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Just as during the time of the Great Terror,(5,13) dangerous conspiracies and plots against the World Revolution were seen everywhere, from illustrations in children’s books to hairstyles and fashions; today we are told that racism, patriarchy, misogyny, and other reprehensible ideas are encoded in scientific terms, names of equations, and in plain English words. We are told that in order to build a better world and to address societal inequalities, we need to purge our literature of the names of people whose personal records are not up to the high standards of the self-anointed bearers of the new truth, the Elect.(11) We are told that we need to rewrite our syllabi and change the way we teach and speak.(14,15)

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As an example of political censorship and cancel culture, consider a recent viewpoint(16) discussing the centuries-old tradition of attaching names to scientific concepts and discoveries (Archimede’s Principle, Newton’s Laws of Motion, Schrödinger equation, Curie Law, etc.). The authors call for vigilance in naming discoveries and assert that “basing the name with inclusive priorities may provide a path to a richer, deeper, and more robust understanding of the science and its advancement.” Really? On what empirical grounds is this based?

History teaches us the opposite: the outcomes of the merit-based science of liberal, pluralistic societies are vastly superior to those of the ideologically controlled science of the USSR and other totalitarian regimes.

Conversations about the history of science and the complexity of its social and ethical aspects can enrich our lives and should be a welcome addition to science curricula. The history of science can teach us to appreciate the complexity of the world and humanity. It can also help us to navigate urgent contemporary issues.(25) Censorship and cancellation will not make us smarter, will not lead to better science, and will not help the next generation of scientists to make better choices.

Today’s censorship does not stop at purging the scientific vocabulary of the names of scientists who “crossed the line” or fail the ideological litmus tests of the Elect.(11) In some schools,(33,34) physics classes no longer teach “Newton’s Laws”, but “the three fundamental laws of physics”. Why was Newton canceled? Because he was white, and the new ideology(10,12,15) calls for “decentering whiteness” and “decolonizing” the curriculum. A comment in Nature(35) calls for replacing the accepted technical term “quantum supremacy” by “quantum advantage”. The authors regard the English word “supremacy” as “violent” and equate its usage with promoting racism and colonialism. They also warn us about “damage” inflicted by using such terms as “conquest”. I assume “divide-and-conquer” will have to go too. Remarkably, this Soviet-style ghost-chasing gains traction. In partnership with their Diversity, Equity, and Inclusion taskforce, the Information and Technology Services Department of the University of Michigan set out to purge the language within the university and without (by imposing restrictions on university vendors) from such hurtful and racist terms as “picnic”, “brown bag lunch”, “black-and-white thinking”, “master password”, “dummy variable”, “disabled system”, “grandfathered account”, “strawman argument”, and “long time no see”.(36) “The list is not exhaustive and will continue to grow”, warns the memo. Indeed, new words are canceled every day—I just learned that the word “normal” will no longer be used on Dove soap packaging because “it makes most people feel excluded”(37)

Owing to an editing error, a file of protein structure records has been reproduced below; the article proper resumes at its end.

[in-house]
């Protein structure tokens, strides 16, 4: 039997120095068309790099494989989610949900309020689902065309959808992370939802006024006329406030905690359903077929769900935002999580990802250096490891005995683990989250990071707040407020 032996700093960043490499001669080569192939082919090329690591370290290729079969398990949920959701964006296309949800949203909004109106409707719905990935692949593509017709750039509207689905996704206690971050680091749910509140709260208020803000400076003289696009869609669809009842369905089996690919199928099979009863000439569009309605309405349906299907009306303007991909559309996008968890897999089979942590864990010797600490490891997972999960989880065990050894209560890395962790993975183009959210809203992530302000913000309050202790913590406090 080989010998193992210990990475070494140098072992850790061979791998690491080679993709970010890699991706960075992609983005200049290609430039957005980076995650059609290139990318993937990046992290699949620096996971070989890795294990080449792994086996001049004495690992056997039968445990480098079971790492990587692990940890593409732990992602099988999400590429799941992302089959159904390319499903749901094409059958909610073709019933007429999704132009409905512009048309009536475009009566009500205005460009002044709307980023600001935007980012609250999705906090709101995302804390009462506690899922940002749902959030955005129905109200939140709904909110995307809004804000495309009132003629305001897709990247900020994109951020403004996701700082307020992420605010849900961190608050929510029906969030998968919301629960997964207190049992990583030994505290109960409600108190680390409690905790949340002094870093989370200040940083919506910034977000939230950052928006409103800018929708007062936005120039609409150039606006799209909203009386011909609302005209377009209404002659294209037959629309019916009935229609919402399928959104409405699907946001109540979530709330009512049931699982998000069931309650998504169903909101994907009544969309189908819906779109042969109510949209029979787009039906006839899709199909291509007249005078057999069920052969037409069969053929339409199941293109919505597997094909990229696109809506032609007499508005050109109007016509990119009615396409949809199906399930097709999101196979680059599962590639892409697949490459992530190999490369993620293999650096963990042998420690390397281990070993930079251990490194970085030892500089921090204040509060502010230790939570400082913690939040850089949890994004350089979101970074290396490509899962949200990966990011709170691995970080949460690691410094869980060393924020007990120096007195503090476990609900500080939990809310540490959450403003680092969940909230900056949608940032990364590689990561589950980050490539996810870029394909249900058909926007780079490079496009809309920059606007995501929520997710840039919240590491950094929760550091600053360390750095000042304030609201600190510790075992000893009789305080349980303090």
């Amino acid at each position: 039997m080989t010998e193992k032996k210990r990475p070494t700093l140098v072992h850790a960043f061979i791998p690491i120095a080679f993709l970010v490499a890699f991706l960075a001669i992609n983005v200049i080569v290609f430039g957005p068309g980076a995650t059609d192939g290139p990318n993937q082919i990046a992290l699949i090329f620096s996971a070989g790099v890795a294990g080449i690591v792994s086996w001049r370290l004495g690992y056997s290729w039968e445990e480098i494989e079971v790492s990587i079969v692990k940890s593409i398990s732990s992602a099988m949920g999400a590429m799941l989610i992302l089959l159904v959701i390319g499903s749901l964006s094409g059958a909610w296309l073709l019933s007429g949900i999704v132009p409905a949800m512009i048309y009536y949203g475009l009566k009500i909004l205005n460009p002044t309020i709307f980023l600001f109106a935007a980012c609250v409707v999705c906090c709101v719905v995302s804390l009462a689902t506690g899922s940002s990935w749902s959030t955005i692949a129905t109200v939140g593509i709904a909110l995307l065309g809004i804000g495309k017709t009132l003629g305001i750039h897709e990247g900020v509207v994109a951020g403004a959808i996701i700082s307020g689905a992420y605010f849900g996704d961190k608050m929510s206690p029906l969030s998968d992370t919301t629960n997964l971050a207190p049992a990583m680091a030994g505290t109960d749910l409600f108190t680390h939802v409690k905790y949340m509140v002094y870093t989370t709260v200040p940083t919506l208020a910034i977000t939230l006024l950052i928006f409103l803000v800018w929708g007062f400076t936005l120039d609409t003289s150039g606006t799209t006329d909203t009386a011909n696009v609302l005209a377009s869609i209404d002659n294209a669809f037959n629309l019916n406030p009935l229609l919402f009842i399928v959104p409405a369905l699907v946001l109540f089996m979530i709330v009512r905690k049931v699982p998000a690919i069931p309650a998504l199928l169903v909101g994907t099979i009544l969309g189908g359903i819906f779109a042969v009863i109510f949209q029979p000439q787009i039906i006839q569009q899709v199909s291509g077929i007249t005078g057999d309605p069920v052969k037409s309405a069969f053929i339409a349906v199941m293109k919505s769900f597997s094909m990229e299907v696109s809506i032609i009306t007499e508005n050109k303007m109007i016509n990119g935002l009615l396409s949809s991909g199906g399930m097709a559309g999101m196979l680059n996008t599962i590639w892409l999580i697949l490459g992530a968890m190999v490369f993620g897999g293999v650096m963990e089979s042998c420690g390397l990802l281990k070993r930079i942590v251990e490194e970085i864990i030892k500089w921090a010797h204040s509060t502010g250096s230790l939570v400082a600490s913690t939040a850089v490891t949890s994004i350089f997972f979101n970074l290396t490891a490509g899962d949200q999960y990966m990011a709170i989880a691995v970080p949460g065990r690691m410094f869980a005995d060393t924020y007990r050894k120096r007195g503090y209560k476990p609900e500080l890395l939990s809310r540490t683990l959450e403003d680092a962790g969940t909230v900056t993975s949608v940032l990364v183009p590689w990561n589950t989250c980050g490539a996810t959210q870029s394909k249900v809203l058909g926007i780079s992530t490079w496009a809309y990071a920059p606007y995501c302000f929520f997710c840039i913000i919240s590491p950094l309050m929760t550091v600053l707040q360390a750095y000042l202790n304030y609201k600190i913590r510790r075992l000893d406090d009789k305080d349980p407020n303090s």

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Do words have life and power of their own? Can they really cause injury? Do they carry hidden messages? The ideology claims so and encourages us all to be on the constant lookout for offenses. If you are not sure when you should be offended—check out the list of microagressions—a quick google search can deliver plenty of official documents from serious institutions that, with a few exceptions, sound like a sketch for the next Borat movie.(38) If nothing fits the bill, you can always find malice in the sounds of a foreign language. At the University of Southern California, a professor was recently suspended because students claimed to have been offended by the sounds of Chinese words used to illustrate the concept of filler words in a communications class.(39,40)

Why did I devote a considerable amount of my time to writing this essay?  .  .The answer is simple: our future is at stake. As a community, we face an important choice. We can succumb to extreme left ideology and spend the rest of our lives ghost-chasing and witch-hunting, rewriting history, politicizing science, redefining elements of language, and turning STEM (science, technology, engineering, and mathematics) education into a farce.(41−44) Or we can uphold a key principle of democratic society—the free and uncensored exchange of ideas—and continue our core mission, the pursuit of truth, focusing attention on solving real, important problems of humankind.